My musical tastes really run the gamut, Keith. I’m a classically trained pianist, but listen to everything: Top 40, classical, jazz, rock, country, Broadway showtunes… you name it. Billy Joel and Elton John are two of my favorite solo artists because the piano has always been an integral component of their artistry. Journey’s probably my favorite group (I know, I’m stuck in the 80’s!). As far as classical, Mozart tops the list.
Well, I’m 5’4″ (yep, kinda tall for a gymnast, but we’re not all tiny). My best event depended on the time period. In club gymnastics as a kid, I’d have to say uneven bars. But as my dance evolved during my college years at the University of Maryland, and we had more freedom to choose music and style of choreography, I gravitated more toward floor exercise. My senior year, for example, I used a mix of Madonna’s “Vogue” for my music and it was a blast.
Tom, I take such pride in the broadcast degree I earned from the University of Maryland in College Park. The Merrill College is among the most nation’s most renowned journalism schools and because of its limited enrollment, it’s extremely competitive to get in. Initially, I planned focusing on print journalism, but would up going the broadcast route. I took classes that gave me a taste of every facet of the business, both in front of and behind the camera, and participated in two extraordinarily valuable internships.
Paying it forward, I am now a member of the J-Schools Board of Visitors, and take part in many of the major decisions regarding the program’s future, from the class curriculum to the recent construction of our new state-of-the-art building on campus. Very, very rewarding.
Actually, Peter, my initial dream was to write for Sports Illustrated. That was something I set my sights on when I was 12 or 13 and I wrote for my high school paper with that goal in mind. But when several journalism students at the University of Maryland kept lauding the broadcast professors, I figured I’d check it out. I’ve stuck with it, obviously, but have recently started doing more writing, which I’ve really enjoyed!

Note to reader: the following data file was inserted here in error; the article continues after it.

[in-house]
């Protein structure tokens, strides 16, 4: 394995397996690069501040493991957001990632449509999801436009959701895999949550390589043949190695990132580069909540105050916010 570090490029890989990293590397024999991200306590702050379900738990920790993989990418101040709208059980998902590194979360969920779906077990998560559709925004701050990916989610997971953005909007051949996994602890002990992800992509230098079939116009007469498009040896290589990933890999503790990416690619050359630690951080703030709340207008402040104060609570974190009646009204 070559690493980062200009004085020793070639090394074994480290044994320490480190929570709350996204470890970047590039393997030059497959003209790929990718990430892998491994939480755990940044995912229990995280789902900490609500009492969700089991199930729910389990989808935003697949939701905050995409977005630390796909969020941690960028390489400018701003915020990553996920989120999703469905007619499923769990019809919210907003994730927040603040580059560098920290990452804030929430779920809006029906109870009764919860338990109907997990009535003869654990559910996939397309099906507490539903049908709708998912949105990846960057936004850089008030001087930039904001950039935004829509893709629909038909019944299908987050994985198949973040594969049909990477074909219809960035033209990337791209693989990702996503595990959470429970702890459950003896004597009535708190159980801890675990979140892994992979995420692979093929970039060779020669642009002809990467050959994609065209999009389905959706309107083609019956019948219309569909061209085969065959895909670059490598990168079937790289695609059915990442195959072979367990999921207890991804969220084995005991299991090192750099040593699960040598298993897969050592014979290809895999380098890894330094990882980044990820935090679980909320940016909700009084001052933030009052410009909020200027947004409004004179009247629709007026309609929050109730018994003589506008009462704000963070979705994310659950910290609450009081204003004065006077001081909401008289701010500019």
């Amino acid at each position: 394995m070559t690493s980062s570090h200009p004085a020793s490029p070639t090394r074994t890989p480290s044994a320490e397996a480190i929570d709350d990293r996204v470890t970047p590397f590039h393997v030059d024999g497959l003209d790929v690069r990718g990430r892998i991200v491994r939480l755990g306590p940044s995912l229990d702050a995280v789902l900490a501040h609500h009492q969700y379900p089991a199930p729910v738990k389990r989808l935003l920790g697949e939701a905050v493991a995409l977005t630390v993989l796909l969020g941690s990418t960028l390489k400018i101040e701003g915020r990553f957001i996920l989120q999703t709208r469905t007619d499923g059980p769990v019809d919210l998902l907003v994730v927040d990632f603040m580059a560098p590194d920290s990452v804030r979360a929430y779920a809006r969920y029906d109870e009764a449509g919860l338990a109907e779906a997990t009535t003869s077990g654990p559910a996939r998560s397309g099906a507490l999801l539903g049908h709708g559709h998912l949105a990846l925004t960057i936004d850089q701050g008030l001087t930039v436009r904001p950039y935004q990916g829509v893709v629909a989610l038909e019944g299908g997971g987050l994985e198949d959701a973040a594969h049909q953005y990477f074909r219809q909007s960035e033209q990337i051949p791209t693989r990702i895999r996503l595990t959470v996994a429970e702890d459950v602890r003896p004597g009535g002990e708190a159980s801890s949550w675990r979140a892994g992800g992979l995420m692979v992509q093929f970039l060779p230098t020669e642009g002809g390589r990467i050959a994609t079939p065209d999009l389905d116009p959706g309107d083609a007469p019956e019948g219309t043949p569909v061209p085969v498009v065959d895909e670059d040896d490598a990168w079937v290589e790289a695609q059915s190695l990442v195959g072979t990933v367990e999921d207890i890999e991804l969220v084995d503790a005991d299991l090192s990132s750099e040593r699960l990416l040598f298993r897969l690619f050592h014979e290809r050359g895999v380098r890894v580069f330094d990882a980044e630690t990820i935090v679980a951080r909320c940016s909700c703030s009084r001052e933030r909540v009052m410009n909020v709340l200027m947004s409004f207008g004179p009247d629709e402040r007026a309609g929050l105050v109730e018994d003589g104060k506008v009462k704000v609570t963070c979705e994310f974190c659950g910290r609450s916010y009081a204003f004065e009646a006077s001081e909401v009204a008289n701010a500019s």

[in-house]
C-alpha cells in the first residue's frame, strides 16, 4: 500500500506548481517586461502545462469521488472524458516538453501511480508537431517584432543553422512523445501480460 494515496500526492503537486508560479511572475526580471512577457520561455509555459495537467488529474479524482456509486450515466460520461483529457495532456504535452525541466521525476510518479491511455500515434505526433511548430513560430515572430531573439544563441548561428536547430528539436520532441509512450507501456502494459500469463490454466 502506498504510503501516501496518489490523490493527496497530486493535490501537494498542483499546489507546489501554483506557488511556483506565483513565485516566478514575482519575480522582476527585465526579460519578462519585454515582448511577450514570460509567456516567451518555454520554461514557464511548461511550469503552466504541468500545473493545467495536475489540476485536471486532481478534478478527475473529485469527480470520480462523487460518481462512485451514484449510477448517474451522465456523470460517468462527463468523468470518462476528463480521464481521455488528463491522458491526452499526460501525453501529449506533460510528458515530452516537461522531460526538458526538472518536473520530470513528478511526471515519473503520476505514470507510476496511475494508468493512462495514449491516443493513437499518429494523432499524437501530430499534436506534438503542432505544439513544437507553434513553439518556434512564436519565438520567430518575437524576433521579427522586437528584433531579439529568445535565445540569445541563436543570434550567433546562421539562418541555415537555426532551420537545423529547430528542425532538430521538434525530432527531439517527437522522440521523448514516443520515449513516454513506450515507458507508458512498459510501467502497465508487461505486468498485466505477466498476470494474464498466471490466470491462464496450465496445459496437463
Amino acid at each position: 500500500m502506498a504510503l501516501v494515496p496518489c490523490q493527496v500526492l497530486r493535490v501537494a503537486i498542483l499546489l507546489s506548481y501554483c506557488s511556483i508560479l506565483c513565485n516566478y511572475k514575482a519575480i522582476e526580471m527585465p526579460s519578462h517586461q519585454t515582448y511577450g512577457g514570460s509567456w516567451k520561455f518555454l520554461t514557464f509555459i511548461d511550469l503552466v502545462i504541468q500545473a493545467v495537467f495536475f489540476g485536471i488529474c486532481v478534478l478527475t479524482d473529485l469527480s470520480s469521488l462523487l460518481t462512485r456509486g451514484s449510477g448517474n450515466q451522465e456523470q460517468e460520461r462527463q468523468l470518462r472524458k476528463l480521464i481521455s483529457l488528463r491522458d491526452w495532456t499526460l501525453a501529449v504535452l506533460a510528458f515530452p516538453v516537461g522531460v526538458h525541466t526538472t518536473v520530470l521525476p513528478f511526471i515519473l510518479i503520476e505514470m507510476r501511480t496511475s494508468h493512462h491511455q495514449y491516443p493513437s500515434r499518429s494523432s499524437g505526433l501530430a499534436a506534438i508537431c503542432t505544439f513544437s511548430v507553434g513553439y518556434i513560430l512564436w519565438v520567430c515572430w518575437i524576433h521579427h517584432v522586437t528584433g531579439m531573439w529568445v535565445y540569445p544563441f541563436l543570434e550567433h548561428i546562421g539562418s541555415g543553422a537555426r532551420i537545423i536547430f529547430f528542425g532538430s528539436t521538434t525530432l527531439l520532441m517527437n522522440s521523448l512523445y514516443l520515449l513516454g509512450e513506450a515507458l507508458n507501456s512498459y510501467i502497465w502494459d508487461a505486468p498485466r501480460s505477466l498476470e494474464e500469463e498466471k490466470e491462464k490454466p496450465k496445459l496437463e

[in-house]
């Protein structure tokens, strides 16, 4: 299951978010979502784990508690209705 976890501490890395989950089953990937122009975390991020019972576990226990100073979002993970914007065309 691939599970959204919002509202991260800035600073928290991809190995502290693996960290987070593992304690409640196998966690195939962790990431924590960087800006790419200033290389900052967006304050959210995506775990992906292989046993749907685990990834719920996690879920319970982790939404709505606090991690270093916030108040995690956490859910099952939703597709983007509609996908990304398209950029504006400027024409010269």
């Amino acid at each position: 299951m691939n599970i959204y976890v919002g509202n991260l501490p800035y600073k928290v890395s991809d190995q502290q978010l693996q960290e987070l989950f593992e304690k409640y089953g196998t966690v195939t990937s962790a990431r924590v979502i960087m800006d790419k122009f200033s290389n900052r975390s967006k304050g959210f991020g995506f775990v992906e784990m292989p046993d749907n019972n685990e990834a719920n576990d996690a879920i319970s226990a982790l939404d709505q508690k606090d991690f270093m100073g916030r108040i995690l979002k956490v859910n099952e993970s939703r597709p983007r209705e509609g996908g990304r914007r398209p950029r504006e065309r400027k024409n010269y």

There’s really no way to describe the excitement. The game is so unbelievably fast when you’re watching it up-close. And for as big as some of those guys seem on TV, imagine what they look like when they’re flying out of bounds at you! Plus, you see so much in the bench area– interaction between players and coaches, moments of elation and exasperation that never make air– you feel like the ultimate “insider.”
What’s been the toughest working conditions you’ve had to endure covering a game? –Ken Ortiz, Daly City, CA
Without question, the Raiders-Seahawks, December 16, 2000. It rained so hard that day, I think Husky Stadium (Seattle played its home games there while Quest was being built) was under water before we even kicked-off. I thought my cute rain hat and umbrella would sustain me, but within within five minutes, I had busted two umbrellas. SHEETS of rain. 40 mile an hour wind gusts. It was crazy! At halftime, I went to the restroom, took off my hat, and I swear a gallon of water dumped out of the rim. After that day, there’s hardly anything Mom Nature can throw at me that I can’t handle.
Tough one, Michael. Being from New Jersey, my family always pulled for the Giants, but after having worked the league for so long, I tend now to root more for individual players and coaches than I do teams. That said, sometimes there are conflicts. Prime example: when Bill Parcells was coaching the Cowboys. Love the man. Loathe the team, lol.
There are those who look to people like you for inspiration, because you knew your destiny at an early age. If you could say something to those who are paralyzed by the “fear of failure”, what would it be? -Stuart Houchin, Louisville, KY
What an intriguing question, Stuart! I can definitely say I have a huge fear of failure, but fortunately, I’ve turned that into a source of motivation, rather than a deterrent from pursuing my dreams. There will always be people who feel women have no business covering football—or sports, in general. If I gave in to the naysayers way back when, my life certainly would’ve taken a different course. While I believe there’s a component of fate in life, I also think we have some control over our destiny. And if you let “fear of failure” paralyze you, you relinquish your ability to do that. So I guess I’d encourage people with any sort of intrepidation to change their mental approach and channel their fear into positive energy that enables them to reach new heights.